Overview

A wide variety of personal injury claims can be included in tort lawsuits, which comprise the most significant subset of civil litigation. Strict liability, intentional torts, and negligence torts are the three main categories.

Through this blog, you can acquire complete knowledge about torts, notably intentional torts, and their types.


There are numerous intentional torts and defenses that might be presented in a lawsuit. You may fight for the financial compensation you deserve with the advice of an expert personal injury attorney and proper medical records (if needed).

What is tort law?

Tort law is the legal field that deals with the majority of civil cases. Except for contractual conflicts, most claims that come before a civil court fall under the jurisdiction of tort law.

Tort law aims to rectify a mistake that has been made against a person and to protect them from the misdoings of others. Usually, this is done by compensating the victim with monetary damages. The original purpose of tort law was to recompense victims of injuries that could be proven.

For instance, in the case of a careless driver committing a car accident, the defendant (the driver) neglected to handle the vehicle prudently and reasonably, which led to the accident. The plaintiff in this case (the accident victim) would be eligible for financial compensation in a personal injury claim.

An intentional tort varies from other types of torts because the person who caused injury did so “knowingly” or “purposefully” in their state of mind.

Intentional torts

Intentional torts occur when an individual or group deliberately participates in an activity that harms or damages another.

For instance, punching someone during a fight would be seen as an intentional act and would be subject to an intentional tort.

But accidentally hitting someone would not be regarded as “intentional” because there was no purpose to hurt the person (however, this act may be considered negligent if the person hit was injured).

What are the types of intentional torts?

  • Assault
  • Battery
  • False imprisonment
  • Conversion
  • Intentional infliction of emotional distress
  • Fraud/deceit
  • Trespass (to land and property)
  • Defamation

Assault

Assault is putting someone at a reasonable risk of harm or offense. It is one of the seven kinds of intentional torts.

Assault does not always indicate a physical act; it may also relate to emotional harm caused by wrongful acts. Assault is characterized as either a civil or criminal action under tort law.

Example for Assault

Fagan v. Metropolitan Police Commissioner

The defendant, Mr. Fagan, was in his car when a police officer approached him and told him to move his car. In accordance with the directions, Fagan backed his car up, accidentally rolling it onto the foot of the officer.

When the officer yelled at him to move his car off his foot, he cursed back at him, told him to wait, and refused to move, which was an act of defiance.

On this basis, it was decided that Fagan’s fault was not the failure to move the car but instead that he had created a continuous act of violence by driving onto the officer’s foot and refusing to stop. The conviction of Fagan was confirmed.

Battery

The battery intentionally contacts or exerts force on another person or something close to the victim without the victim’s permission and to cause injury.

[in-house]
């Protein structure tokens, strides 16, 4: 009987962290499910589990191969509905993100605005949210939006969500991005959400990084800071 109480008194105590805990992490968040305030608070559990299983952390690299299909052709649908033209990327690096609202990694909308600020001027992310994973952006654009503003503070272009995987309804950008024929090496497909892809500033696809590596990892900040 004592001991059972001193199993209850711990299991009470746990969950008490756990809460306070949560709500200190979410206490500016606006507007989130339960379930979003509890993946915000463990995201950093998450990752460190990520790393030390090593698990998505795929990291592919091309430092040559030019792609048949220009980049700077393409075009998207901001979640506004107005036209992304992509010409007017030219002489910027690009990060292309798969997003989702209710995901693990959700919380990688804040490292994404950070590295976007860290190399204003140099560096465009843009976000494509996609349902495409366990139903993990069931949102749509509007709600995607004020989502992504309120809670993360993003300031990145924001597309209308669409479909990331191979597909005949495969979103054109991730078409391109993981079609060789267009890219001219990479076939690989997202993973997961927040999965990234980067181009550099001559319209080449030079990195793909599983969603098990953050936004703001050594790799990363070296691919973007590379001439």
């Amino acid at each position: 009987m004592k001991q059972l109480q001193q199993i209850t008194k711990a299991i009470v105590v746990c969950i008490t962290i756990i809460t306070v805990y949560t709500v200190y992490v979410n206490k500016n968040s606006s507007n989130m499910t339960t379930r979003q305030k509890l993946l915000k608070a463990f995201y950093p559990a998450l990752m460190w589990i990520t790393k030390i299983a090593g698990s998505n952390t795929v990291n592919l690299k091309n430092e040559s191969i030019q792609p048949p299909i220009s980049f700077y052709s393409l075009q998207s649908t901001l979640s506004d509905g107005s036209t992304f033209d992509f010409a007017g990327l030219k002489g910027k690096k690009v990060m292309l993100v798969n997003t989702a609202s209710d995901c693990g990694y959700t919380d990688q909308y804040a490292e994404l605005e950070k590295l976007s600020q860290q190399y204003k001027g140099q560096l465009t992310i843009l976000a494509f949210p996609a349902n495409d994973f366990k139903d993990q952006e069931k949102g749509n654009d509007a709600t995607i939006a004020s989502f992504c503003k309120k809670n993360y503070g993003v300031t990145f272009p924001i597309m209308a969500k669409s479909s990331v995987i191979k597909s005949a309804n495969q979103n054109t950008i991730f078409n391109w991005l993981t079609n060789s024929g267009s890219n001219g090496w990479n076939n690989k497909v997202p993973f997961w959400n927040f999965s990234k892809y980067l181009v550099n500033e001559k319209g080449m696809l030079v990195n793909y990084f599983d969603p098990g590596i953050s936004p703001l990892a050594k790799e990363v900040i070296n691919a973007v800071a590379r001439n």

It is only considered when there is physical contact without the person’s consent to harm the person. Generally, assault is followed by a battery, which is why assault and battery are primarily used together.

The battery is often considered trespass to a person, so it is divided into two types:

  • Criminal Battery
  • Civil Battery

Criminal Battery

Criminal battery is often referred to the battery as a crime. When there is a purpose of killing or harming someone with an offensive physical touch, it is termed a storm of crime. In a criminal battery, the objective is essential since the action involves the desire to kill someone.

Civil Battery

Since civil battery is a wrongful act, it is also known as the tort of battery. A civil battery occurs when a person intentionally affects another person without intending to do so. Still, the act was done with the knowledge that the action would cause harm to the victim.

The battery is regarded as an intentional tort, but the civil battery does not include the intent to cause harm. The victim may file a civil court suit against the defendant.

Example for Battery

Garratt vs. Dailey

In this intentional torts lawsuit, the defendant was a 5-year-old kid who went to the plaintiff’s house. The defendant moved the chair just as the plaintiff was going to sit on it, causing the plaintiff to fall and break his hip.

A-picture-depicting-Intentional-torts

This prompted the plaintiff to file an intentional torts lawsuit against the defendant. According to the plaintiff’s sister, the chair had allegedly been relocated on purpose. The plaintiff, however, argued that the chair was moved to replace it and prevent the fall.

By accepting the plaintiff’s testimony, the court reached its decision in favor of the defendant. They came to the judgment that the child had no desire to harm the defendant unlawfully or maliciously. The court ensured the plaintiff received $11,000 in compensation and dismissed the Case.

False imprisonment

False imprisonment is when someone purposefully restricts another person’s freedom of movement without their consent or permission under the law. The penal code for your state has information on this, also known as unlawful imprisonment in the initial category.

For a person to be imprisoned, they don’t have to be placed behind bars; instead, they should be kept in a place from which they have no other means to escape except by the will of the person holding them there.

Example of false imprisonment

An armed bank robber yells at customers and tells them to get on their knees, threatening to murder them if they get up. They are imprisoned against their will, knowing they might be murdered or seriously hurt if they attempt to run.

The bank robber may face charges for wrongful imprisonment, and the captive bank clients may be able to seek compensation.

Conversion 

When someone steals another party’s chattel property intending to deprive them of it, it is conversion, an intentional tort.

“Intent” simply refers to the goal of owning the property or having ownership rights over it for conversion purposes. So, regardless of whether they were aware of the property’s ownership status, a party is nevertheless accountable for conversion.